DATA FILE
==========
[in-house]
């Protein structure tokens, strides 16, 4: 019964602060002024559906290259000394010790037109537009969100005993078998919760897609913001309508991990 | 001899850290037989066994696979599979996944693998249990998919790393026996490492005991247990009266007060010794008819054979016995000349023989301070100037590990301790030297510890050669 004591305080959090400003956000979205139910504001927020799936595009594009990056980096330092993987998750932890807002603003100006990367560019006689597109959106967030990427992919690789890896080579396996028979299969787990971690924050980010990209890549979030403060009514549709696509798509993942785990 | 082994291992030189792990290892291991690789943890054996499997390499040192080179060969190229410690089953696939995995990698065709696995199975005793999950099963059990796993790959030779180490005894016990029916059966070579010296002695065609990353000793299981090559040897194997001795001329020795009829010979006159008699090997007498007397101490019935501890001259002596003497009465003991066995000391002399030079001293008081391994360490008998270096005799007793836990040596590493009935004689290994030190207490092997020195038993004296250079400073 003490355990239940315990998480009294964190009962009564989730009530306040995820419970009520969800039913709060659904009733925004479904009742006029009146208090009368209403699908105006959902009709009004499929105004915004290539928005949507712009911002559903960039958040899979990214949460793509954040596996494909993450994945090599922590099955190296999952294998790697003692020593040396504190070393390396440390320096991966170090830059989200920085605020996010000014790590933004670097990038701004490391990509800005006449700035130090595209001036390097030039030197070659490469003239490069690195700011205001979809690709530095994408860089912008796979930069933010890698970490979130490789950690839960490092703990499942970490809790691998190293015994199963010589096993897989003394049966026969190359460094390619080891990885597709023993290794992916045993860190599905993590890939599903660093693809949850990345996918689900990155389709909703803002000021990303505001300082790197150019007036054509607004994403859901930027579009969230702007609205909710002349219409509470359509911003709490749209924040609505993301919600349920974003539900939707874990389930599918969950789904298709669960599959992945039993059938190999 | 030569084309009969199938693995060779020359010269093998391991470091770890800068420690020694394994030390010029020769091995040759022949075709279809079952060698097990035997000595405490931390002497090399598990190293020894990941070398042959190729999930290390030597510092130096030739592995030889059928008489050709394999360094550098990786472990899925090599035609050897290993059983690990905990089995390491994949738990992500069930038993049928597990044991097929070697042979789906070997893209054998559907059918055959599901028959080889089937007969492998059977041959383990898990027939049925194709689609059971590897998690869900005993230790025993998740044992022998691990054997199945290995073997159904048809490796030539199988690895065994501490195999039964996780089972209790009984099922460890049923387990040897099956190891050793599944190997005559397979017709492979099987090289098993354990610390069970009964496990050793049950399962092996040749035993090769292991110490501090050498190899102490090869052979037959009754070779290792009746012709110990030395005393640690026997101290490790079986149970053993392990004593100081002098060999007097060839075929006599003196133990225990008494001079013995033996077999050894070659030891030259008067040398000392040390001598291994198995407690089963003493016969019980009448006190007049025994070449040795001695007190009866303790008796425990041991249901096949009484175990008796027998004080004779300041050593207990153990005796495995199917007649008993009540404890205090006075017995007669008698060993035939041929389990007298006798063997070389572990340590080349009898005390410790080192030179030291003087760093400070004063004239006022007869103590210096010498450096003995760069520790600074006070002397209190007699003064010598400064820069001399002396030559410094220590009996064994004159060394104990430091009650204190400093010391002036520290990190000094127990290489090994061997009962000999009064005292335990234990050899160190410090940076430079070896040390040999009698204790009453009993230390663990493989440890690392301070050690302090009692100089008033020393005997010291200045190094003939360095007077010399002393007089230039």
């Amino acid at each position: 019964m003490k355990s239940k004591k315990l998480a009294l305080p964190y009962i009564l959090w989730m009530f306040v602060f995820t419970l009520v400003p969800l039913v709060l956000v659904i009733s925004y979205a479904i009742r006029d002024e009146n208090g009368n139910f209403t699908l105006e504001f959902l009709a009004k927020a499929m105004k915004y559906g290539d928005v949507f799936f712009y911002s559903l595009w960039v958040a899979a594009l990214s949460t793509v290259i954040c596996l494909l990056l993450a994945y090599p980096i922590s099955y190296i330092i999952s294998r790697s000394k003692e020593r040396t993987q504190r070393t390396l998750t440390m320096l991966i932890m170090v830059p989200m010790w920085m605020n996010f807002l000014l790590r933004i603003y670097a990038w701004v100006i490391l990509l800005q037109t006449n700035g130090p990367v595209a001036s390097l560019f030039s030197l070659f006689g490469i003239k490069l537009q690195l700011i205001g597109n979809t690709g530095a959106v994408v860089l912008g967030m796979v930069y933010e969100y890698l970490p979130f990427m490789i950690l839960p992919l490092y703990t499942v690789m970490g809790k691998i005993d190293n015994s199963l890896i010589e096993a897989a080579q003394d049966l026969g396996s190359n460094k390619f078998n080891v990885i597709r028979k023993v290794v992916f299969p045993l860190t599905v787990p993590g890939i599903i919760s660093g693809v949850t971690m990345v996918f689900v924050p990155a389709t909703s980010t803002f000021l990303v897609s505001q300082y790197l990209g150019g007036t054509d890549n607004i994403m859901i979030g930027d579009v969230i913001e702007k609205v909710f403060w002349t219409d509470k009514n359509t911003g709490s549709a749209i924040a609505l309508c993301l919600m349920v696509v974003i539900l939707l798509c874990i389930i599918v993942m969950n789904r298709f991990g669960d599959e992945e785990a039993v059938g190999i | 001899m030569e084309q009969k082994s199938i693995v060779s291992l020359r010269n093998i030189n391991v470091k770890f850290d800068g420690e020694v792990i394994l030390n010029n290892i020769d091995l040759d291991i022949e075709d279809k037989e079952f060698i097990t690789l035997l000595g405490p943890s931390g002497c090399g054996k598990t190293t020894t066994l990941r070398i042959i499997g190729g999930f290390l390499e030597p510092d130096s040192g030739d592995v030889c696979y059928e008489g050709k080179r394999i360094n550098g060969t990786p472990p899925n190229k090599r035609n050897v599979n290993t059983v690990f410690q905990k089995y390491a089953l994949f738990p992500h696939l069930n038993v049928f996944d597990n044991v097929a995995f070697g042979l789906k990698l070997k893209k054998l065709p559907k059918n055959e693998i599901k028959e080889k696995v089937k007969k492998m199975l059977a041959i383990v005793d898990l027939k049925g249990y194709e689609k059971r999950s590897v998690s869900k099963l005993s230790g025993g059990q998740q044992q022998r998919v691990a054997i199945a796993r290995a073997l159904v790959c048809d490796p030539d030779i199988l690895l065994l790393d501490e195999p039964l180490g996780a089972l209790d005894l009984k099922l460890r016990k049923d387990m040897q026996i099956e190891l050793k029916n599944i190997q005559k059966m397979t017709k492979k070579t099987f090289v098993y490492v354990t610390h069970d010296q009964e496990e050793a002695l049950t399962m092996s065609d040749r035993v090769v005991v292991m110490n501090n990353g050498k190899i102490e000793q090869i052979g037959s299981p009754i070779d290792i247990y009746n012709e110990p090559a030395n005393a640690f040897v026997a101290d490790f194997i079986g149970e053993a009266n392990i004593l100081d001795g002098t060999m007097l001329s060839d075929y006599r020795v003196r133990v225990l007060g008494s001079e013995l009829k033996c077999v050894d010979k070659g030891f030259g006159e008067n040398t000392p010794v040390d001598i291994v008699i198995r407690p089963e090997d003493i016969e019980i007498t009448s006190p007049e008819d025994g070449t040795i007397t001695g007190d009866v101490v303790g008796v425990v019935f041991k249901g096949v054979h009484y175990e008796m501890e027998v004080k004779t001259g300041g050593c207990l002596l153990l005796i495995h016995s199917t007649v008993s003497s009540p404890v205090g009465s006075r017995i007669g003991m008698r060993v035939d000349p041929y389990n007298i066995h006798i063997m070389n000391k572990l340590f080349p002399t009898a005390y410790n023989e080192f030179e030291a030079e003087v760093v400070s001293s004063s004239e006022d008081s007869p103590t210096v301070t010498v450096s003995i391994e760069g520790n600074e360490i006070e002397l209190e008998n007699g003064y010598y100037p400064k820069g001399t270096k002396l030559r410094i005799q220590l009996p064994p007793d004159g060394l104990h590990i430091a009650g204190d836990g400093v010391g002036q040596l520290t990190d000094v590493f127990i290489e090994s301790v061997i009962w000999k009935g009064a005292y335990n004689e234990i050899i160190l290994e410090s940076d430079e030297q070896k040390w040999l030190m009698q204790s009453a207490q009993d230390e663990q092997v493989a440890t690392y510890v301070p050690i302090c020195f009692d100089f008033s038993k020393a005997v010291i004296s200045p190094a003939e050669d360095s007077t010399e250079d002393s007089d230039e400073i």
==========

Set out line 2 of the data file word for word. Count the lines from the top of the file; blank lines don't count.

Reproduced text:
């Protein structure tokens, strides 16, 4: 019964602060002024559906290259000394010790037109537009969100005993078998919760897609913001309508991990 | 001899850290037989066994696979599979996944693998249990998919790393026996490492005991247990009266007060010794008819054979016995000349023989301070100037590990301790030297510890050669 004591305080959090400003956000979205139910504001927020799936595009594009990056980096330092993987998750932890807002603003100006990367560019006689597109959106967030990427992919690789890896080579396996028979299969787990971690924050980010990209890549979030403060009514549709696509798509993942785990 | 082994291992030189792990290892291991690789943890054996499997390499040192080179060969190229410690089953696939995995990698065709696995199975005793999950099963059990796993790959030779180490005894016990029916059966070579010296002695065609990353000793299981090559040897194997001795001329020795009829010979006159008699090997007498007397101490019935501890001259002596003497009465003991066995000391002399030079001293008081391994360490008998270096005799007793836990040596590493009935004689290994030190207490092997020195038993004296250079400073 003490355990239940315990998480009294964190009962009564989730009530306040995820419970009520969800039913709060659904009733925004479904009742006029009146208090009368209403699908105006959902009709009004499929105004915004290539928005949507712009911002559903960039958040899979990214949460793509954040596996494909993450994945090599922590099955190296999952294998790697003692020593040396504190070393390396440390320096991966170090830059989200920085605020996010000014790590933004670097990038701004490391990509800005006449700035130090595209001036390097030039030197070659490469003239490069690195700011205001979809690709530095994408860089912008796979930069933010890698970490979130490789950690839960490092703990499942970490809790691998190293015994199963010589096993897989003394049966026969190359460094390619080891990885597709023993290794992916045993860190599905993590890939599903660093693809949850990345996918689900990155389709909703803002000021990303505001300082790197150019007036054509607004994403859901930027579009969230702007609205909710002349219409509470359509911003709490749209924040609505993301919600349920974003539900939707874990389930599918969950789904298709669960599959992945039993059938190999 | 030569084309009969199938693995060779020359010269093998391991470091770890800068420690020694394994030390010029020769091995040759022949075709279809079952060698097990035997000595405490931390002497090399598990190293020894990941070398042959190729999930290390030597510092130096030739592995030889059928008489050709394999360094550098990786472990899925090599035609050897290993059983690990905990089995390491994949738990992500069930038993049928597990044991097929070697042979789906070997893209054998559907059918055959599901028959080889089937007969492998059977041959383990898990027939049925194709689609059971590897998690869900005993230790025993998740044992022998691990054997199945290995073997159904048809490796030539199988690895065994501490195999039964996780089972209790009984099922460890049923387990040897099956190891050793599944190997005559397979017709492979099987090289098993354990610390069970009964496990050793049950399962092996040749035993090769292991110490501090050498190899102490090869052979037959009754070779290792009746012709110990030395005393640690026997101290490790079986149970053993392990004593100081002098060999007097060839075929006599003196133990225990008494001079013995033996077999050894070659030891030259008067040398000392040390001598291994198995407690089963003493016969019980009448006190007049025994070449040795001695007190009866303790008796425990041991249901096949009484175990008796027998004080004779300041050593207990153990005796495995199917007649008993009540404890205090006075017995007669008698060993035939041929389990007298006798063997070389572990340590080349009898005390410790080192030179030291003087760093400070004063004239006022007869103590210096010498450096003995760069520790600074006070002397209190007699003064010598400064820069001399002396030559410094220590009996064994004159060394104990430091009650204190400093010391002036520290990190000094127990290489090994061997009962000999009064005292335990234990050899160190410090940076430079070896040390040999009698204790009453009993230390663990493989440890690392301070050690302090009692100089008033020393005997010291200045190094003939360095007077010399002393007089230039």